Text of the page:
Borland takes a seat
Coach Bret Bielema said Tuesday morning that linebacker Chris Borland is out for the season and that the school will pursue a medical redshirt for the sophomore because of a lingering left shoulder injury.
“After talking with our training staff and with Chris, we decided that the best thing for Chris was to shut him down for the rest of the year,” Bielema said in a statement. “Obviously, Chris is a tremendous player and a ferocious competitor but after looking at all the options, everyone agreed this was the only option for him.”
Borland was the Big Ten’s freshman of the year last season, but he hurt his left shoulder again on Saturday in the 11th-ranked Badgers’ 20-19 victory over Arizona State.
“Everybody said to me last week, ‘I’m excited to see 44 back.’ Well, I was excited to see 44 back, but he also has some intangibles that go way beyond football,” Bielema said Monday. “Chris’s personality, the character of the person he is, he would be a definite loss.”
Borland had offseason surgery to repair torn cartilage in the same shoulder, but re-aggravated the injury against UNLV and missed Wisconsin’s win against San Jose State.
Borland made a big play that likely saved a touchdown against Arizona State, but he hurt the shoulder on a diving arm tackle that tripped up running back Cameron Marshall midway through the first quarter. He left the field holding his left arm awkwardly and did not return.
After the game, Borland said he’d listen to his own body over the advice of the doctors.
It’s one of many injuries the Badgers have had to deal with during their seventh consecutive 3-0 start. On offense, wide receiver Nick Toon (turf toe) missed his second game, and return specialist David Gilreath (concussion) and starting right tackle Josh Oglesby (left knee) both didn’t play on Saturday.
Borland’s loss is a big blow to a group that allowed just one touchdown against Arizona State and has been steadily improving.
Borland’s athleticism and flexibility allowed him to be the centerpiece in the defensive alignment Wisconsin calls the “Badger package,” which features three linemen, three linebackers and five defensive backs.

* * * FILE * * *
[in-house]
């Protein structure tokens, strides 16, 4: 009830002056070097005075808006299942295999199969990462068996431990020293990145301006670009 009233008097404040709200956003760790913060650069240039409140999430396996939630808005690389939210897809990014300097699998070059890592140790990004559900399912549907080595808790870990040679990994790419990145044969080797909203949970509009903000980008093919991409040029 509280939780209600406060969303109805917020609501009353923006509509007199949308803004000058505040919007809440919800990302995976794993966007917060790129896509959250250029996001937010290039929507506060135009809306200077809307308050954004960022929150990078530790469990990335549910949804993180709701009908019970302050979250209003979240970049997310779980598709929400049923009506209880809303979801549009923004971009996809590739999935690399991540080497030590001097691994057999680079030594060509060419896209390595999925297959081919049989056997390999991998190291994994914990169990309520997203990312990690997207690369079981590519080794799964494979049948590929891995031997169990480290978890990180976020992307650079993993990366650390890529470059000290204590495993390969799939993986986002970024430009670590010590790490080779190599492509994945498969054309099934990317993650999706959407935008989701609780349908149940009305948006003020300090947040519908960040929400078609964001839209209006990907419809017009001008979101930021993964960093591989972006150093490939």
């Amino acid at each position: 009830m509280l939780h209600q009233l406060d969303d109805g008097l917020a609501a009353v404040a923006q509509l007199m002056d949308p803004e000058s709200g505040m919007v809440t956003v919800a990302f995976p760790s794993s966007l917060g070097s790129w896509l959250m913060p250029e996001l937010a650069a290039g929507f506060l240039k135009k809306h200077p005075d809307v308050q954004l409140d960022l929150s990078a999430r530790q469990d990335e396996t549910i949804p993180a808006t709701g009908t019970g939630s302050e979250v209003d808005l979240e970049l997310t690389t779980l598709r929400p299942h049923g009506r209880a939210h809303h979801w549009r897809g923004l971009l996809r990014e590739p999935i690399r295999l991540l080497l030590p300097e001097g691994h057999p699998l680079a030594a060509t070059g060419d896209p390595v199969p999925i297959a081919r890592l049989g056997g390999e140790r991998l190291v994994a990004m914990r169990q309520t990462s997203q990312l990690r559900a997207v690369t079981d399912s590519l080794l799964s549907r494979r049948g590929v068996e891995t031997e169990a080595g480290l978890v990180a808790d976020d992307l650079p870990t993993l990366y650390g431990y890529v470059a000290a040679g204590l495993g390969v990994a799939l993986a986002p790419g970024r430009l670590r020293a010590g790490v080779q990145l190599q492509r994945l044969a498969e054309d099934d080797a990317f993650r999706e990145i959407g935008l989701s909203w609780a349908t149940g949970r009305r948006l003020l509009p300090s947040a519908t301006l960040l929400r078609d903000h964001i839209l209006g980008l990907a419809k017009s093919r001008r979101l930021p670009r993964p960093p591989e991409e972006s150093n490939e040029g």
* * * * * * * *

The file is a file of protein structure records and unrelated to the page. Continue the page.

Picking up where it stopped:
In the grouping, it allowed Borland to pressure the quarterback as an additional rusher or drop into coverage on a tight end or running back.
Wisconsin most often uses the alignment in third-and-long situations. Bielema said defensive end David Gilbert, who was limited in Saturday’s game because he wasn’t cleared for practice until Thursday because of a concussion, is the leading choice to assume Borland’s role in the package.
“We go back to David as well as a couple of other candidates that we’ve looked at for the position Chris currently holds, including Mike Taylor,” Bielema said.
Taylor also has been working his way back from injury after tearing a ligament in his right knee last year against Iowa and missing the UNLV game this year.
Bielema said Taylor looked like he was more confident in his second game back.
“Mike basically made the comment (to the trainer) that he felt good during the game,” Bielema said. “I think that was a big game for him to get through mentally.”
Even without Borland, Wisconsin has a deep linebacking group that includes seniors Blake Sorensen and Culmer St. Jean, junior Kevin Claxton and freshmen Ethan Armstrong and A.J. Fenton. After Borland went out early against Arizona State, Bielema was impressed with the resolve of the defense.
“I expect Blake Sorensen, I expect Culmer, I expect Claxton, I expect whoever it is to step up,” Bielema said. “And they’ll do it.”